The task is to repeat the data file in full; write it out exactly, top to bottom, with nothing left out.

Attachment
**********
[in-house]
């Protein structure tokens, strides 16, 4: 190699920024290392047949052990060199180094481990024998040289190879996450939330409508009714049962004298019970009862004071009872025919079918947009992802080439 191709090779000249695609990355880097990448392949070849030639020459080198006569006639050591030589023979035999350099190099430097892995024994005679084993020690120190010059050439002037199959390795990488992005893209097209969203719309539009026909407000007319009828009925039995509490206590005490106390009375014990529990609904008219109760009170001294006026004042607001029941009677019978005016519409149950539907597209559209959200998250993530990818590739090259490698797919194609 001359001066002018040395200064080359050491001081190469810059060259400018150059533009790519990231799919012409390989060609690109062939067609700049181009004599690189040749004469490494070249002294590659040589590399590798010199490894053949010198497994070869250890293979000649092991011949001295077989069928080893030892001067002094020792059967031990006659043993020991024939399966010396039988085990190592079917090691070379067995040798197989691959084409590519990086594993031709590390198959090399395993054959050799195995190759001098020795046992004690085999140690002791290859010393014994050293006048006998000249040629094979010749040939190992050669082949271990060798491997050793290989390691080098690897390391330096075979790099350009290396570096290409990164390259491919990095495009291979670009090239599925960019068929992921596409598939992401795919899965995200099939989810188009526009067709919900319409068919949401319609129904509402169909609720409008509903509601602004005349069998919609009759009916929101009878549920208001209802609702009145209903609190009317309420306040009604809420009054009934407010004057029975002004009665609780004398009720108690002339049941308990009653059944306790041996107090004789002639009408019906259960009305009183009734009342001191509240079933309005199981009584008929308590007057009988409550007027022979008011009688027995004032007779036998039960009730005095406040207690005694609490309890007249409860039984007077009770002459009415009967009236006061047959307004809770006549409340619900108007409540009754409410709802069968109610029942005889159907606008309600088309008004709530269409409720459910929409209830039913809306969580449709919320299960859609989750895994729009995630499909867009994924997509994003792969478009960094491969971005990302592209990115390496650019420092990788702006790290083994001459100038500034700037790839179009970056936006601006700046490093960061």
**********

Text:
[in-house]
């Protein structure tokens, strides 16, 4: 190699920024290392047949052990060199180094481990024998040289190879996450939330409508009714049962004298019970009862004071009872025919079918947009992802080439 191709090779000249695609990355880097990448392949070849030639020459080198006569006639050591030589023979035999350099190099430097892995024994005679084993020690120190010059050439002037199959390795990488992005893209097209969203719309539009026909407000007319009828009925039995509490206590005490106390009375014990529990609904008219109760009170001294006026004042607001029941009677019978005016519409149950539907597209559209959200998250993530990818590739090259490698797919194609 001359001066002018040395200064080359050491001081190469810059060259400018150059533009790519990231799919012409390989060609690109062939067609700049181009004599690189040749004469490494070249002294590659040589590399590798010199490894053949010198497994070869250890293979000649092991011949001295077989069928080893030892001067002094020792059967031990006659043993020991024939399966010396039988085990190592079917090691070379067995040798197989691959084409590519990086594993031709590390198959090399395993054959050799195995190759001098020795046992004690085999140690002791290859010393014994050293006048006998000249040629094979010749040939190992050669082949271990060798491997050793290989390691080098690897390391330096075979790099350009290396570096290409990164390259491919990095495009291979670009090239599925960019068929992921596409598939992401795919899965995200099939989810188009526009067709919900319409068919949401319609129904509402169909609720409008509903509601602004005349069998919609009759009916929101009878549920208001209802609702009145209903609190009317309420306040009604809420009054009934407010004057029975002004009665609780004398009720108690002339049941308990009653059944306790041996107090004789002639009408019906259960009305009183009734009342001191509240079933309005199981009584008929308590007057009988409550007027022979008011009688027995004032007779036998039960009730005095406040207690005694609490309890007249409860039984007077009770002459009415009967009236006061047959307004809770006549409340619900108007409540009754409410709802069968109610029942005889159907606008309600088309008004709530269409409720459910929409209830039913809306969580449709919320299960859609989750895994729009995630499909867009994924997509994003792969478009960094491969971005990302592209990115390496650019420092990788702006790290083994001459100038500034700037790839179009970056936006601006700046490093960061």